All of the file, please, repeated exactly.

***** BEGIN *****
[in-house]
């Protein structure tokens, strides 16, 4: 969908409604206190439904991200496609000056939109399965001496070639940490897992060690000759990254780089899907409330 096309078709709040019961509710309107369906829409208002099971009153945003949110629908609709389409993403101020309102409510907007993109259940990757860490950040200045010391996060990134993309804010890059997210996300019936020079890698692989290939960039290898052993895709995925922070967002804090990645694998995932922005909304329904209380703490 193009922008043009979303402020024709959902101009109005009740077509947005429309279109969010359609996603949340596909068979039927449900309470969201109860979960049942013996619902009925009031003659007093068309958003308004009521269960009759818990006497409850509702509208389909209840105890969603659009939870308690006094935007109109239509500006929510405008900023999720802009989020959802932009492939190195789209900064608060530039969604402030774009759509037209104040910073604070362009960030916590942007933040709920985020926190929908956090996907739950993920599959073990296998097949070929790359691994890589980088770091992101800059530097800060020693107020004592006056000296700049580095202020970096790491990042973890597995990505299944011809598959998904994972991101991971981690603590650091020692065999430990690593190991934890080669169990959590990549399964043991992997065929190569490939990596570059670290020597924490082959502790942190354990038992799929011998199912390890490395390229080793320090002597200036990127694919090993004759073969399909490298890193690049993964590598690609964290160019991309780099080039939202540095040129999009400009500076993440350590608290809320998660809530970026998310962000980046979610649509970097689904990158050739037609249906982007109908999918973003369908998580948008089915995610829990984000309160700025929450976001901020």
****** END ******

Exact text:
[in-house]
């Protein structure tokens, strides 16, 4: 969908409604206190439904991200496609000056939109399965001496070639940490897992060690000759990254780089899907409330 096309078709709040019961509710309107369906829409208002099971009153945003949110629908609709389409993403101020309102409510907007993109259940990757860490950040200045010391996060990134993309804010890059997210996300019936020079890698692989290939960039290898052993895709995925922070967002804090990645694998995932922005909304329904209380703490 193009922008043009979303402020024709959902101009109005009740077509947005429309279109969010359609996603949340596909068979039927449900309470969201109860979960049942013996619902009925009031003659007093068309958003308004009521269960009759818990006497409850509702509208389909209840105890969603659009939870308690006094935007109109239509500006929510405008900023999720802009989020959802932009492939190195789209900064608060530039969604402030774009759509037209104040910073604070362009960030916590942007933040709920985020926190929908956090996907739950993920599959073990296998097949070929790359691994890589980088770091992101800059530097800060020693107020004592006056000296700049580095202020970096790491990042973890597995990505299944011809598959998904994972991101991971981690603590650091020692065999430990690593190991934890080669169990959590990549399964043991992997065929190569490939990596570059670290020597924490082959502790942190354990038992799929011998199912390890490395390229080793320090002597200036990127694919090993004759073969399909490298890193690049993964590598690609964290160019991309780099080039939202540095040129999009400009500076993440350590608290809320998660809530970026998310962000980046979610649509970097689904990158050739037609249906982007109908999918973003369908998580948008089915995610829990984000309160700025929450976001901020």